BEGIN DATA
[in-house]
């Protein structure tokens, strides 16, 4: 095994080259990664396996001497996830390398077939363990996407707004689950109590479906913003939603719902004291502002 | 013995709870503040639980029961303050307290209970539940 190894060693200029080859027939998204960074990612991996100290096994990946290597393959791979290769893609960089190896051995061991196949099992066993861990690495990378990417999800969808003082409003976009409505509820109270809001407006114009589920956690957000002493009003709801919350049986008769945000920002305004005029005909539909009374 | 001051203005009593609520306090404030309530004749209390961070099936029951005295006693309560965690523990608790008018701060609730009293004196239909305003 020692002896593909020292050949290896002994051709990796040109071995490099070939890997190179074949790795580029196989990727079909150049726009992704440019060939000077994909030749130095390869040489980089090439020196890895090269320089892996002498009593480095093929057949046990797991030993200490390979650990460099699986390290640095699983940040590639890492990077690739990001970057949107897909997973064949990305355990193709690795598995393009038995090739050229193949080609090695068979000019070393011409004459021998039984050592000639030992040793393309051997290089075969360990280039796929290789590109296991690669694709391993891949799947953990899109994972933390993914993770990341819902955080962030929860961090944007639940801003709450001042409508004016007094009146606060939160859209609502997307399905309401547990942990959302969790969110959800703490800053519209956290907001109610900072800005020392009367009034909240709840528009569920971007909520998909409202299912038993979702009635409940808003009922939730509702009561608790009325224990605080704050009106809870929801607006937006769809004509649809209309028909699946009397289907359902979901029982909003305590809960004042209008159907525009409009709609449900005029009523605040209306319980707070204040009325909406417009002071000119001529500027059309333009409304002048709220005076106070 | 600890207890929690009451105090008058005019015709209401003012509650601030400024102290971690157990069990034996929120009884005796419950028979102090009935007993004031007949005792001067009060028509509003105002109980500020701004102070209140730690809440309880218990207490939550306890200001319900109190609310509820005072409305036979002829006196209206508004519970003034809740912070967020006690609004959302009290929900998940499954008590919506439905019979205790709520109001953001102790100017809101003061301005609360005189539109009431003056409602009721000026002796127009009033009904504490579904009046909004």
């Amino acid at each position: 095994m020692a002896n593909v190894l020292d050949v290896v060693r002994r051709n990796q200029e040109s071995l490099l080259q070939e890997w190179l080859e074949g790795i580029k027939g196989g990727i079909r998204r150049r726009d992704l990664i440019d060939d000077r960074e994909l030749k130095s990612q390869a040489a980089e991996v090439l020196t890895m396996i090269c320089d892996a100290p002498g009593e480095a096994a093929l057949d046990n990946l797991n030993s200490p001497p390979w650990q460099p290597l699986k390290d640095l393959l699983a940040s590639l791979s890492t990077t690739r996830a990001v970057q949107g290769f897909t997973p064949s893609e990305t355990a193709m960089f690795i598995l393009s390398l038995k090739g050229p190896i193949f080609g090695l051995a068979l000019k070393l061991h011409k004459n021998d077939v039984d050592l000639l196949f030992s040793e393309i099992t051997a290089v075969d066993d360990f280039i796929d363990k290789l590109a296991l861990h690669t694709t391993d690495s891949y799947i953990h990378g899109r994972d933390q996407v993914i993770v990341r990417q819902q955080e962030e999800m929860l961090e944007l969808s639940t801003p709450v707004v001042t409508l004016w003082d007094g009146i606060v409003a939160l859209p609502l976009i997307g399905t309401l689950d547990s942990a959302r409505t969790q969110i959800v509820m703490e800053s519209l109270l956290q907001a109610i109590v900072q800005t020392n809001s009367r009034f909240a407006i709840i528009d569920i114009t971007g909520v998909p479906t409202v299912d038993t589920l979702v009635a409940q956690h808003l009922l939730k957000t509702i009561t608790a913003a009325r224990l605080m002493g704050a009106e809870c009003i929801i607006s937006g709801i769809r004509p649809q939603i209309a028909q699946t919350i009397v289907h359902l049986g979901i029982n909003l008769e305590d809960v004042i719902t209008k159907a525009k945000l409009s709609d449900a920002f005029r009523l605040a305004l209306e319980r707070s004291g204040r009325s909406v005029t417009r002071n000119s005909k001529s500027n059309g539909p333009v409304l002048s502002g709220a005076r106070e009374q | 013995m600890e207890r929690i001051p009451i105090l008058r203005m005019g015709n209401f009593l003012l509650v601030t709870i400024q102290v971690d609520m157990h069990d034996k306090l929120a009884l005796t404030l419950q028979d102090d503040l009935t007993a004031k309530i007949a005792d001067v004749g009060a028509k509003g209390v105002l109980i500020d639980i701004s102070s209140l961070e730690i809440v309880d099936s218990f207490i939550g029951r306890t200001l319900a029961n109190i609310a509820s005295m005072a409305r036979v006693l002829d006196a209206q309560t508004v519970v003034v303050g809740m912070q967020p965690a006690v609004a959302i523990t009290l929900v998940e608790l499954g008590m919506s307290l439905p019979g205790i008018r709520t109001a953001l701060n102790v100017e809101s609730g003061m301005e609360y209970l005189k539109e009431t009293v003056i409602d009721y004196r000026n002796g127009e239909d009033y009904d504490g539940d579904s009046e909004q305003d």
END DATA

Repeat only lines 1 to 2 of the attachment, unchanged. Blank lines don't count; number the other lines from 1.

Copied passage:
[in-house]
């Protein structure tokens, strides 16, 4: 095994080259990664396996001497996830390398077939363990996407707004689950109590479906913003939603719902004291502002 | 013995709870503040639980029961303050307290209970539940 190894060693200029080859027939998204960074990612991996100290096994990946290597393959791979290769893609960089190896051995061991196949099992066993861990690495990378990417999800969808003082409003976009409505509820109270809001407006114009589920956690957000002493009003709801919350049986008769945000920002305004005029005909539909009374 | 001051203005009593609520306090404030309530004749209390961070099936029951005295006693309560965690523990608790008018701060609730009293004196239909305003 020692002896593909020292050949290896002994051709990796040109071995490099070939890997190179074949790795580029196989990727079909150049726009992704440019060939000077994909030749130095390869040489980089090439020196890895090269320089892996002498009593480095093929057949046990797991030993200490390979650990460099699986390290640095699983940040590639890492990077690739990001970057949107897909997973064949990305355990193709690795598995393009038995090739050229193949080609090695068979000019070393011409004459021998039984050592000639030992040793393309051997290089075969360990280039796929290789590109296991690669694709391993891949799947953990899109994972933390993914993770990341819902955080962030929860961090944007639940801003709450001042409508004016007094009146606060939160859209609502997307399905309401547990942990959302969790969110959800703490800053519209956290907001109610900072800005020392009367009034909240709840528009569920971007909520998909409202299912038993979702009635409940808003009922939730509702009561608790009325224990605080704050009106809870929801607006937006769809004509649809209309028909699946009397289907359902979901029982909003305590809960004042209008159907525009409009709609449900005029009523605040209306319980707070204040009325909406417009002071000119001529500027059309333009409304002048709220005076106070 | 600890207890929690009451105090008058005019015709209401003012509650601030400024102290971690157990069990034996929120009884005796419950028979102090009935007993004031007949005792001067009060028509509003105002109980500020701004102070209140730690809440309880218990207490939550306890200001319900109190609310509820005072409305036979002829006196209206508004519970003034809740912070967020006690609004959302009290929900998940499954008590919506439905019979205790709520109001953001102790100017809101003061301005609360005189539109009431003056409602009721000026002796127009009033009904504490579904009046909004």